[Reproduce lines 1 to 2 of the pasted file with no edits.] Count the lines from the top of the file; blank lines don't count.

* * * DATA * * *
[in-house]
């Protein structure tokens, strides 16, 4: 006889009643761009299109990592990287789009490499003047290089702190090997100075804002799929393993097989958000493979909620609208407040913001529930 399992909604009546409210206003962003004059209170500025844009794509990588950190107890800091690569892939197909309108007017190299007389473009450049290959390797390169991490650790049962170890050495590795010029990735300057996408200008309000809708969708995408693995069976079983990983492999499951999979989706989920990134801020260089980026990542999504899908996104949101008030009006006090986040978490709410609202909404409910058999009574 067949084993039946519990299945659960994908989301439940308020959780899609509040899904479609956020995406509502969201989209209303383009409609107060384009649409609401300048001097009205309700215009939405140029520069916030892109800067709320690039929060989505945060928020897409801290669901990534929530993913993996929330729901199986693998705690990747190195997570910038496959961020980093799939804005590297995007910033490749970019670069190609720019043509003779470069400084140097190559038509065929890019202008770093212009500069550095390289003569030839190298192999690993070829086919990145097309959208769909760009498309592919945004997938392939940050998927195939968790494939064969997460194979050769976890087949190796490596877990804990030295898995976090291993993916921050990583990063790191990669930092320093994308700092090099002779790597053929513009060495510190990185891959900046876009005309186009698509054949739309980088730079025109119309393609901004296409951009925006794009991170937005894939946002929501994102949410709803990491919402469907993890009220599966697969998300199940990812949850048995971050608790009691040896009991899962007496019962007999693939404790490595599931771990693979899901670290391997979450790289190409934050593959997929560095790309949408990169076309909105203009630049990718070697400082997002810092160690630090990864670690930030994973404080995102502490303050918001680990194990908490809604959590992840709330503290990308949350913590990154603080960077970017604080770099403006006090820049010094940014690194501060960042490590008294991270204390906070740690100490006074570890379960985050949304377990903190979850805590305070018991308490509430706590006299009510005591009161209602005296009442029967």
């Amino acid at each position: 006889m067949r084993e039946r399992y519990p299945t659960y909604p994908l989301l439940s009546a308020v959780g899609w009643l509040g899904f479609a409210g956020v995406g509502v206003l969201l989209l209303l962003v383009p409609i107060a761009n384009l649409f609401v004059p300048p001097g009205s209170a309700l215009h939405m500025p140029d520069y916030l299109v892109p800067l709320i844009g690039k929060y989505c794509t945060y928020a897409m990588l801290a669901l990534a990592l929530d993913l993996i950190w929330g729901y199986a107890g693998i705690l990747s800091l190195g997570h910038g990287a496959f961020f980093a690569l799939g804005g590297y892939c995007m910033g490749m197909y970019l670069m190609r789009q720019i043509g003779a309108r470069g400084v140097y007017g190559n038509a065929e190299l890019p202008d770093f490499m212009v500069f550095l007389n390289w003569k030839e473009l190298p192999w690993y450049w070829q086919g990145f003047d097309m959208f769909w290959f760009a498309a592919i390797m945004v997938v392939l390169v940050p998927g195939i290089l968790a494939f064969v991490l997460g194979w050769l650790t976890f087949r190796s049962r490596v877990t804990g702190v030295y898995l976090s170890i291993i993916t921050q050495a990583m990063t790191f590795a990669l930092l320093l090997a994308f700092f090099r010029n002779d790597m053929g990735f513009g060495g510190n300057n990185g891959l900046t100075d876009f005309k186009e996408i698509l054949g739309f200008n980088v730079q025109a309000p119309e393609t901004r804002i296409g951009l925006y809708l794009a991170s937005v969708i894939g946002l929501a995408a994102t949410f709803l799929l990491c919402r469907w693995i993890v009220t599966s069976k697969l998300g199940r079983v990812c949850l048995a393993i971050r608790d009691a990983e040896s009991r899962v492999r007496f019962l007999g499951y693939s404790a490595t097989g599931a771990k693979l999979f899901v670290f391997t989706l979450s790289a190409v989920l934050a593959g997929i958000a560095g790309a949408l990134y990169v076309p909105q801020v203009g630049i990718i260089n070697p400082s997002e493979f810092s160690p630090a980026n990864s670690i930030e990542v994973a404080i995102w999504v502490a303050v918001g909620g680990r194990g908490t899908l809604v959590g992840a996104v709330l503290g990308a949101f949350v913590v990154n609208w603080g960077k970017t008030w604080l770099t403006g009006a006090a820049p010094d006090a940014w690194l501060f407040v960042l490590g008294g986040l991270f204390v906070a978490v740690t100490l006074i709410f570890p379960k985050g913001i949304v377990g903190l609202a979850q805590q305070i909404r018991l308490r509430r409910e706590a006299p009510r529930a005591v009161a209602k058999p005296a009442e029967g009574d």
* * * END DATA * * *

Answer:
[in-house]
């Protein structure tokens, strides 16, 4: 006889009643761009299109990592990287789009490499003047290089702190090997100075804002799929393993097989958000493979909620609208407040913001529930 399992909604009546409210206003962003004059209170500025844009794509990588950190107890800091690569892939197909309108007017190299007389473009450049290959390797390169991490650790049962170890050495590795010029990735300057996408200008309000809708969708995408693995069976079983990983492999499951999979989706989920990134801020260089980026990542999504899908996104949101008030009006006090986040978490709410609202909404409910058999009574 067949084993039946519990299945659960994908989301439940308020959780899609509040899904479609956020995406509502969201989209209303383009409609107060384009649409609401300048001097009205309700215009939405140029520069916030892109800067709320690039929060989505945060928020897409801290669901990534929530993913993996929330729901199986693998705690990747190195997570910038496959961020980093799939804005590297995007910033490749970019670069190609720019043509003779470069400084140097190559038509065929890019202008770093212009500069550095390289003569030839190298192999690993070829086919990145097309959208769909760009498309592919945004997938392939940050998927195939968790494939064969997460194979050769976890087949190796490596877990804990030295898995976090291993993916921050990583990063790191990669930092320093994308700092090099002779790597053929513009060495510190990185891959900046876009005309186009698509054949739309980088730079025109119309393609901004296409951009925006794009991170937005894939946002929501994102949410709803990491919402469907993890009220599966697969998300199940990812949850048995971050608790009691040896009991899962007496019962007999693939404790490595599931771990693979899901670290391997979450790289190409934050593959997929560095790309949408990169076309909105203009630049990718070697400082997002810092160690630090990864670690930030994973404080995102502490303050918001680990194990908490809604959590992840709330503290990308949350913590990154603080960077970017604080770099403006006090820049010094940014690194501060960042490590008294991270204390906070740690100490006074570890379960985050949304377990903190979850805590305070018991308490509430706590006299009510005591009161209602005296009442029967």